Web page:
Lymphatic filariasis elimination in the African Region: progress report
Abstract1. Lymphatic filariasis in Africa is caused by a filarial worm, Wuchereria bancrofti, that is transmitted mainly by female Anopheles and Culex mosquitoes. Lymphatic filariasis occurs in 39 of the 46 Member States of the WHO African Region. It is estimated that 420 million people are at risk of the disease in the Region, representing 38% of the global burden. 2. The main complications of lymphatic filariasis are elephantiasis, lymphoedema and hydrocele. It is estimated that 4.6 million cases of lymphoedema and over 10 million cases of hydrocele occur in Africa. LF is one of the most debilitating and disfiguring diseases. The socioeconomic consequences of LF include stigma lost or diminished productivity and high treatment costs. 3. Recognizing the public health, social and economic significance of lymphatic filariasis, the Fiftieth World Health Assembly, in 1997, passed a resolution calling for the elimination of lymphatic filariasis as a global public health problem by 2020. Following the passing of the resolution, two drug manufacturers donated albendazole and ivermectin to the lymphatic filariasis programme for as long as the drugs would be required.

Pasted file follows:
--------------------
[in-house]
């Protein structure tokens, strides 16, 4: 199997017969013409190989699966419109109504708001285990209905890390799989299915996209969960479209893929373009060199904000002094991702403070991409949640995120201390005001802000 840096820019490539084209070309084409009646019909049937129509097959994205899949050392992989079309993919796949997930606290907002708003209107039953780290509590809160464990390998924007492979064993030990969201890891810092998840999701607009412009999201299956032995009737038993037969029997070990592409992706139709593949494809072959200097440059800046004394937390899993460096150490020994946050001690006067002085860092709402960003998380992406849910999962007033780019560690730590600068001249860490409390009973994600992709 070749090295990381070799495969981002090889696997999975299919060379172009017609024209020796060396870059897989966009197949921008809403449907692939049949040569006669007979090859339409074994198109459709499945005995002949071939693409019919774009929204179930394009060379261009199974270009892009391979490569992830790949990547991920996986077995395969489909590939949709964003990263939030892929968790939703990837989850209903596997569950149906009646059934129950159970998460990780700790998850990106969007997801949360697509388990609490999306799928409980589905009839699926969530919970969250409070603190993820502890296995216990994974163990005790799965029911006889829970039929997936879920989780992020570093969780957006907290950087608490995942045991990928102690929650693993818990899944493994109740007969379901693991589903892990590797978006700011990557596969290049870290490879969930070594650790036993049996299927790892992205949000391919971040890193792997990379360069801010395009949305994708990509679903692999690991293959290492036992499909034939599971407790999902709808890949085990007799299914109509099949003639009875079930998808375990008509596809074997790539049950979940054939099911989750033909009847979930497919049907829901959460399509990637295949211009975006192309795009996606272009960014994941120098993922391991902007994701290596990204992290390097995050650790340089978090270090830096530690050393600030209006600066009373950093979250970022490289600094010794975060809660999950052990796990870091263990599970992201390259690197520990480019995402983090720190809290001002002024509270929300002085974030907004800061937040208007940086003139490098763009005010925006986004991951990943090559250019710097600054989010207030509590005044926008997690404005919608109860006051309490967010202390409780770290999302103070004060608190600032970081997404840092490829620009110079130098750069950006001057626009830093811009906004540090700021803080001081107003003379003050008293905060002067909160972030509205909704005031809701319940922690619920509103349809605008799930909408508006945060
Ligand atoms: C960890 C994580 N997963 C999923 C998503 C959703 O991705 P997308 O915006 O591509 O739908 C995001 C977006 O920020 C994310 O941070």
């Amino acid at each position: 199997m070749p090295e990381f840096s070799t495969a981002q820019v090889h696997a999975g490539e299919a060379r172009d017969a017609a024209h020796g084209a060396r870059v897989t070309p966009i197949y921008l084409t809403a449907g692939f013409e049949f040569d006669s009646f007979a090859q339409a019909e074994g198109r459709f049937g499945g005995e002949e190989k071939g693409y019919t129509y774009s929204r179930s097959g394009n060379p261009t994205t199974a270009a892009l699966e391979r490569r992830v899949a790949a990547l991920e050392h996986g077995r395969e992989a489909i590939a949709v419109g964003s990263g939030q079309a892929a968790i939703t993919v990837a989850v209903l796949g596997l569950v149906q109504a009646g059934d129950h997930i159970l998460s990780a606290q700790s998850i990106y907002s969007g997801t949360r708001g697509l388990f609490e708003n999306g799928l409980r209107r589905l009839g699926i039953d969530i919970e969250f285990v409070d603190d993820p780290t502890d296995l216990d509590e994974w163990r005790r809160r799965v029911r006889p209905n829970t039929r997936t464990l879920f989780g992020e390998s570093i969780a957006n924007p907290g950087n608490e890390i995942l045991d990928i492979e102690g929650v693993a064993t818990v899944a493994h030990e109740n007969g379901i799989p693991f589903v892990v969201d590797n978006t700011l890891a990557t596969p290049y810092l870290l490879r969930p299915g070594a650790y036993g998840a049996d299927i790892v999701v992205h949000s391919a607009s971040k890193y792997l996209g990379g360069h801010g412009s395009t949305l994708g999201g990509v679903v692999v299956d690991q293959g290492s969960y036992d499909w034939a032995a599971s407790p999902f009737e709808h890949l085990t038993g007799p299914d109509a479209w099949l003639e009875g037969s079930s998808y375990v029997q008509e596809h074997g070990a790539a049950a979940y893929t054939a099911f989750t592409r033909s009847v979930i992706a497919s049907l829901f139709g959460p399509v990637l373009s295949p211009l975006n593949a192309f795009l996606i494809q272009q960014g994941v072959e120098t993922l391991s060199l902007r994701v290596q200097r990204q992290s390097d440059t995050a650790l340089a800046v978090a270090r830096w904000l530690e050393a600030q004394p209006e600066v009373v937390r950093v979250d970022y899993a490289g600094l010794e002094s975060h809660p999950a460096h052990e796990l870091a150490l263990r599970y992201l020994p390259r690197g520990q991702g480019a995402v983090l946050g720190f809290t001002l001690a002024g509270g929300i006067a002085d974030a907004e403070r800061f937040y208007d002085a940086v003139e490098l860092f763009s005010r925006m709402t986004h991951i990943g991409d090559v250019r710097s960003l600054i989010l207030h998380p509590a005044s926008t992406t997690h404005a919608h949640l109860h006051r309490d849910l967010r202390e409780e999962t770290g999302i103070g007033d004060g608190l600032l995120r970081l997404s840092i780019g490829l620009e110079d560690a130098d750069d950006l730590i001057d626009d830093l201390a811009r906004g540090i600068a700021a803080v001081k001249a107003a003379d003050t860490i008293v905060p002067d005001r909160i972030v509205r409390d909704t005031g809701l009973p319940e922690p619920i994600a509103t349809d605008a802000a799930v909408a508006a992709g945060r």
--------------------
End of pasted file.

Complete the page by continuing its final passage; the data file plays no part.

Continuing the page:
Regional Committee for Africa, 54. (2011). Lymphatic filariasis elimination in the African Region: progress report. https://apps.who.int/iris/handle/10665/1879